South Asia Program[edit]

The South Asia program helps to inform those who make or influence policy on India, Pakistan, Afghanistan, and other countries within the South Asian region. The program focuses on the geopolitical, economic, and security dynamics impacting the region with the objective of promoting regional security and prosperity, and securing U.S. interests in South Asia. These include enhancing the U.S.-Indian strategic partnership, reforming and stabilizing Pakistan, and neutralizing the threat from Islamist extremism. AFPC's South Asia program produces policy papers and Opinion-Editorials, sponsors policy-oriented lunches and conferences, and hosts high-ranking delegations to India.[9]

Board of advisors[edit]

As of April 2016, AFPC’s board of advisors comprises[10]

References[edit]

  1. ^ "American Foreign Policy Council" (PDF). Charity Navigator. Retrieved 13 April 2015.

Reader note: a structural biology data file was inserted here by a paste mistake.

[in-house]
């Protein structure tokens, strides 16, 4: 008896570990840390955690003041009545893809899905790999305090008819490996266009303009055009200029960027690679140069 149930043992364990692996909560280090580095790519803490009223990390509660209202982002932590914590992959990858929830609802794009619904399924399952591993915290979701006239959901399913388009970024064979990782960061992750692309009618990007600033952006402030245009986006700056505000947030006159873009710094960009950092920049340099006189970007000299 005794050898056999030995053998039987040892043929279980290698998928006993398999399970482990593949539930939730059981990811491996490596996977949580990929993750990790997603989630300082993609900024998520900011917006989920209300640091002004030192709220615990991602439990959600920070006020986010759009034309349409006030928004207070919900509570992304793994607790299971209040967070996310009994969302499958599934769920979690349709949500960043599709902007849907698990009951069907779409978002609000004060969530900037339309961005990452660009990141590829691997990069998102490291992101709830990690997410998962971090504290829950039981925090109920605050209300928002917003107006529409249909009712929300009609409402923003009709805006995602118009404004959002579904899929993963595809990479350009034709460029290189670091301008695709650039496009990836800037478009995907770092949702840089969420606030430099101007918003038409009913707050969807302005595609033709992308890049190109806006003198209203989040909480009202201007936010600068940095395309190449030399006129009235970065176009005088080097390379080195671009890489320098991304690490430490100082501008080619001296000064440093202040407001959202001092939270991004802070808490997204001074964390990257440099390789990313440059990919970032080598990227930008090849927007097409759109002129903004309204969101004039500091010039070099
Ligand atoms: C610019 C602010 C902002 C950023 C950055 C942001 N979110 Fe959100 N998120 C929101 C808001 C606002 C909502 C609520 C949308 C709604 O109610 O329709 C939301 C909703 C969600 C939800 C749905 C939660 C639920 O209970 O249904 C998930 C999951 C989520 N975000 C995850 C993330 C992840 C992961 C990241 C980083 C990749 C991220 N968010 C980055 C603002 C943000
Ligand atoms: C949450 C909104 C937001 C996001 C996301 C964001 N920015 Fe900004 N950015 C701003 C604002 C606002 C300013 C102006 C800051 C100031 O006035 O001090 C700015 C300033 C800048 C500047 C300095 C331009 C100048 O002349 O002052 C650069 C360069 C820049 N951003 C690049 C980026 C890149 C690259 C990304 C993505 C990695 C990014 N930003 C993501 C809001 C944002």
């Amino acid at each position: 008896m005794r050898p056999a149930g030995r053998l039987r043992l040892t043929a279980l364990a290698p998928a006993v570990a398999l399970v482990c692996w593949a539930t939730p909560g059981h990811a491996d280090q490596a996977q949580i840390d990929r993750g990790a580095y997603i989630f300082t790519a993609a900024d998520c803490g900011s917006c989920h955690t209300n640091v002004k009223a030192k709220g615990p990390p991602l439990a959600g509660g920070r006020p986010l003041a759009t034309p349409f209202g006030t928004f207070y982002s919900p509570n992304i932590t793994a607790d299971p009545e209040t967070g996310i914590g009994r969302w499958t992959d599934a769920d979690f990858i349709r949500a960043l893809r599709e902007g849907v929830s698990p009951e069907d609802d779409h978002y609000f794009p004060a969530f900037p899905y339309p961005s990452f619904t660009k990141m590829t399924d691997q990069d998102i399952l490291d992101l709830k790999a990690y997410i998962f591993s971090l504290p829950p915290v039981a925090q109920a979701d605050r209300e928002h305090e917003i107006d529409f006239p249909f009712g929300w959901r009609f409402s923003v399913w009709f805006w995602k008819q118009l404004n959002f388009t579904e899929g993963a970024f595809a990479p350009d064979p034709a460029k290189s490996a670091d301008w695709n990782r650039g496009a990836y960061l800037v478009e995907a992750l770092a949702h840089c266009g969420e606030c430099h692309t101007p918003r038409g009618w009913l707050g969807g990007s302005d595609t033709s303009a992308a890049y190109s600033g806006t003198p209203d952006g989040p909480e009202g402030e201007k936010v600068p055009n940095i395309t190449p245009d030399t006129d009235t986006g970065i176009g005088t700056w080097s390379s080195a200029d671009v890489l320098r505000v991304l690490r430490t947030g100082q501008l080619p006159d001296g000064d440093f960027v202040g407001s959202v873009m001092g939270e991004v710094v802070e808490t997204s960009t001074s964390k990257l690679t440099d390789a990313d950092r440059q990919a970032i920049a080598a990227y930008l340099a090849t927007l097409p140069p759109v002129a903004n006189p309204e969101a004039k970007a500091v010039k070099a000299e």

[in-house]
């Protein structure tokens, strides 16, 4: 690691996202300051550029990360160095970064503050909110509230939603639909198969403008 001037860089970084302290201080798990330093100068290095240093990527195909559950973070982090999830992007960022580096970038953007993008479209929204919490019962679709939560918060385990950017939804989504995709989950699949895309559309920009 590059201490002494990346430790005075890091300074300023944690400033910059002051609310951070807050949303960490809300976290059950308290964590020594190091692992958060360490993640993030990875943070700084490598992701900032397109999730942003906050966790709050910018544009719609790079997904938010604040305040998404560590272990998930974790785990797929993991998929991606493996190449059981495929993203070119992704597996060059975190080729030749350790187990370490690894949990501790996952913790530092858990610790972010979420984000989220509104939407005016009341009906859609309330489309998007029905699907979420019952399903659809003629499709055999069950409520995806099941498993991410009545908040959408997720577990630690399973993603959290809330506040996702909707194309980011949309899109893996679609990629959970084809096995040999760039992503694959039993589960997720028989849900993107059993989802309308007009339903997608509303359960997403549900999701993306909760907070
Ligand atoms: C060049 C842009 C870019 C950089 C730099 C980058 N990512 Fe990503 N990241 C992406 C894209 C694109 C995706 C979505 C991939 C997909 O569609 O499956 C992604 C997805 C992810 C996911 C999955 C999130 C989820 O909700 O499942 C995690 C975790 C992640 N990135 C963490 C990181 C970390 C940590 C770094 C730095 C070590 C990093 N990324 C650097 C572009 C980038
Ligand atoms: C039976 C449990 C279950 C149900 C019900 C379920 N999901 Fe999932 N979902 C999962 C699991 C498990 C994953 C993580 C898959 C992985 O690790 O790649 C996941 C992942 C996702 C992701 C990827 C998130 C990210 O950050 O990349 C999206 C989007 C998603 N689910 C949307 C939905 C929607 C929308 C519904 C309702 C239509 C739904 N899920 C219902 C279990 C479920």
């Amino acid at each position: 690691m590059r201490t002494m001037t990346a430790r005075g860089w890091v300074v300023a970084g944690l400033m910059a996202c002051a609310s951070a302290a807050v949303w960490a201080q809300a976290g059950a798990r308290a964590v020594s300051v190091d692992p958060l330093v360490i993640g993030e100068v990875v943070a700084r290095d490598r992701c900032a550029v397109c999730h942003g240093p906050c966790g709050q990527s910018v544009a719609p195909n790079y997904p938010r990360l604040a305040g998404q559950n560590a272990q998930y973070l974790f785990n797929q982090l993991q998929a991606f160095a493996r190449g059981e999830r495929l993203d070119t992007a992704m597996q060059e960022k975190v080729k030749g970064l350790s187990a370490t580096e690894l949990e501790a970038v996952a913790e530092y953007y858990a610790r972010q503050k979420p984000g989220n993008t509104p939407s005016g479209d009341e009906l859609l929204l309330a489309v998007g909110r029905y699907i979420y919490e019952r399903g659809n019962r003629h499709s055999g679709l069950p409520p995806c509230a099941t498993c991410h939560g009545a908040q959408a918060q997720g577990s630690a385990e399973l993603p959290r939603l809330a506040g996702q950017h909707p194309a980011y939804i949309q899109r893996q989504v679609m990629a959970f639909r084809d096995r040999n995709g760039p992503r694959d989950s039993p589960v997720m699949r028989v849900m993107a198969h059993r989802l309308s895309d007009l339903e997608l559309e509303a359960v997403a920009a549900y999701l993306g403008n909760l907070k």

2. ^ AFPC, on an AFPC delegation to the Soviet Union: "such meetings will permit Soviets to have a greater knowledge of conservative thinking in the U.S. ..." - American Foreign Policy Council, 9 September 1991, Delegation Travels to Moscow and Kiev to Meet with Top Soviet Officials (Archived by WebCite at http://www.webcitation.org/5nlP3siC3)
  3. ^ "Central Asia Counterterrorism Project". American Foreign Policy Council. Retrieved 20 May 2016. 
  4. ^ "China Program". American Foreign Policy Council. Retrieved 20 May 2016. 
  5. ^ "Defense Technology Program". American Foreign Policy Council. Retrieved 20 May 2016. 
  6. ^ "Defense Technology Program". American Foreign Policy Council. Retrieved 20 May 2016. 
  7. ^ "Iran Freedom Initiative". American Foreign Policy Council. Retrieved 20 May 2016. 
  8. ^ "Russia and Eurasia Program". American Foreign Policy Council. Retrieved 20 May 2016. 
  9. ^ "South Asia Program". American Foreign Policy Council. Retrieved 20 May 2016. 
  10. ^ "About AFPC". American Foreign Policy Council. November 2014. Retrieved April 2016. 

External links[edit]